Amazingly enough this 1974 recording was shelved by the record label at the time, and it has only now been released for the first time, so it truly is a lost album. The title was given to the project early on to reflect the collaboration between Humble Pie founders Steve Marriott and Greg Ridley. In some ways this was a reunion album of sorts in that Marriott had recently walked out of the group but after failing to get Mick Taylor’s spot in The Rolling Stones plus renewed interest in the band Stateside coaxed Marriott back alongside guitarist Dave Clempson and drummer Jerry Shirley. Like many others my age, I remember the seminal live album ‘Eat It’ which had the same line-up, and although many look to the original line-up (which of course featured Peter Frampton), it was always this line-up which felt like the true one to me.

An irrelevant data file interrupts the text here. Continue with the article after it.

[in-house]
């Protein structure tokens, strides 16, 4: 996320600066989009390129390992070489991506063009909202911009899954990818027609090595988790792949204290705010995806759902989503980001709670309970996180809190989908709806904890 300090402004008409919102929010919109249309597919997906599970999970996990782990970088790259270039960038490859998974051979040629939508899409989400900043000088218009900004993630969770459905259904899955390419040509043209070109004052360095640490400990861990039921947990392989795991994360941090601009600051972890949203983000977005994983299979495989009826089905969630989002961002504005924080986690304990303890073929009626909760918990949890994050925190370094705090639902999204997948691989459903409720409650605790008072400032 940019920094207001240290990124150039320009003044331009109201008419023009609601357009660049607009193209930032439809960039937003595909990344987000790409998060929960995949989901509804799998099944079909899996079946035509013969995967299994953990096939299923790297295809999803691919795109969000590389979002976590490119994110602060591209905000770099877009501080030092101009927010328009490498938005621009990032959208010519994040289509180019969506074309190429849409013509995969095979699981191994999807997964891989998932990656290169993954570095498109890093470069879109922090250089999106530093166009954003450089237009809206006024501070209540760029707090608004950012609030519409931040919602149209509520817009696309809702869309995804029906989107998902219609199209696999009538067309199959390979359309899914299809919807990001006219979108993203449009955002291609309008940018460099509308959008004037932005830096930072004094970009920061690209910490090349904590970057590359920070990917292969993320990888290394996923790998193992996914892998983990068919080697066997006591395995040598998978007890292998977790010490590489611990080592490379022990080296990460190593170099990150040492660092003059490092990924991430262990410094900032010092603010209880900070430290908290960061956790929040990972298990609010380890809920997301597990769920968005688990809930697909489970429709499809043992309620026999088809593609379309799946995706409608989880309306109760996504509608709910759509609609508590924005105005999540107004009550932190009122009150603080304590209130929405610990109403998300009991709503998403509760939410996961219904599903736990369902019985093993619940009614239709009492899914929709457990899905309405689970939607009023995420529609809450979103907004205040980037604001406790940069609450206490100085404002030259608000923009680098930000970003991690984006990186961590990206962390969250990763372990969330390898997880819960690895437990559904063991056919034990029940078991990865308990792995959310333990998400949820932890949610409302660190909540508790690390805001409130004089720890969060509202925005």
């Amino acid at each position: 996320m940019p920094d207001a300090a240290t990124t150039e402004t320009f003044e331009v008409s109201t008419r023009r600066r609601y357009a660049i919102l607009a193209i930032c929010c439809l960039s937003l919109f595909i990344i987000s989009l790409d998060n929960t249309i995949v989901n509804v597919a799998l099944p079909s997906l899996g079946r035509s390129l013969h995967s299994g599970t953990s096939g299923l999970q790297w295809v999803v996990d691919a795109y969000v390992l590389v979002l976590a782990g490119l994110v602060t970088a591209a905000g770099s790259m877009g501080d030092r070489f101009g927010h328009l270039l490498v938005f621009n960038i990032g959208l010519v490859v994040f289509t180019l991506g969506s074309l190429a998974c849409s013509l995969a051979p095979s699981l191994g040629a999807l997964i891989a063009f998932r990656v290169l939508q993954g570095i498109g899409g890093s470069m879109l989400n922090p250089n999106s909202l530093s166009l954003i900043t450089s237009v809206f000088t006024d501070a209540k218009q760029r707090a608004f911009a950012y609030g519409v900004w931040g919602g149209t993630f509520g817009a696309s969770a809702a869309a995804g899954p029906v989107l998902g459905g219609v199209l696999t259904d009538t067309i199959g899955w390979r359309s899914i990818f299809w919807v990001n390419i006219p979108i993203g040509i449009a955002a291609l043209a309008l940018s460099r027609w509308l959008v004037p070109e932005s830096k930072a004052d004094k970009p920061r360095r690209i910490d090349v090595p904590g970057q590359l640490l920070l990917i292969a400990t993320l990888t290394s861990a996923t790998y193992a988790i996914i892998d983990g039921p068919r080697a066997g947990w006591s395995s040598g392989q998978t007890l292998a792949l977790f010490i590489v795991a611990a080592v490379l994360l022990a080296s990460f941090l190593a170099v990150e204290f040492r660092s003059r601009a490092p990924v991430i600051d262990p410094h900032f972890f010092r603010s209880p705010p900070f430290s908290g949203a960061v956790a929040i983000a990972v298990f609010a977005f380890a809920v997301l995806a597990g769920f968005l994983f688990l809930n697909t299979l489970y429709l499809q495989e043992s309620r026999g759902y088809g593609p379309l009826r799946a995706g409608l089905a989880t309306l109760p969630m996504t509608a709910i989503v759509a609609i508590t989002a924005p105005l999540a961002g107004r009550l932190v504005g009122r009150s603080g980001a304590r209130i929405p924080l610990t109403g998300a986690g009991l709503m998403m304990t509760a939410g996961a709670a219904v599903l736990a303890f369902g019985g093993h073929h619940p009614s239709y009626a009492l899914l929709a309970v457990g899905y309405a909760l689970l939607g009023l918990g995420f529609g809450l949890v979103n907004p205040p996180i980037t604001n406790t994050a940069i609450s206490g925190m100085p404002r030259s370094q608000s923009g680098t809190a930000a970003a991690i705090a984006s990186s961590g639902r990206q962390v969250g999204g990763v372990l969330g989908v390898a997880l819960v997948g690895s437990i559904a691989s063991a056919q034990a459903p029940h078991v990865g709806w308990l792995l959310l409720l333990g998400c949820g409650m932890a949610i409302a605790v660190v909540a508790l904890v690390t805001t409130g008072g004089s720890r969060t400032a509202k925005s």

Here was a band who were rooted in the blues, and back in 1974 they were very much at their peak with both ‘Eat It’ and ‘Smokin’” hitting the Top Ten in the States, which in retrospect makes it seems very strange indeed that this album was shelved, as this is a great release from start to end. A combination of originals and covers of James Brown (“Think”), The Beatles (“Rain”) and soul icon Betty Wright (“Let Me Be Your Lovemaker”), here is a blues-based rock band showing just how it should be done. The production has been allowed to stand as it must have sounded back in the day, there has been no effort whatsoever to bring into a modern state. Clem Clempson will always be fondly remembered for his years in Colosseum, but here he is putting his guitar into overdrive and sweating the blues out of it like no tomorrow.
They may have had their biggest successes in America, but let no-one forget this was an English rock band showing everyone how it should be done, and this is an important addition to their canon which any fan of the band will need to have not only for its rarity but for the bloody great music it contains.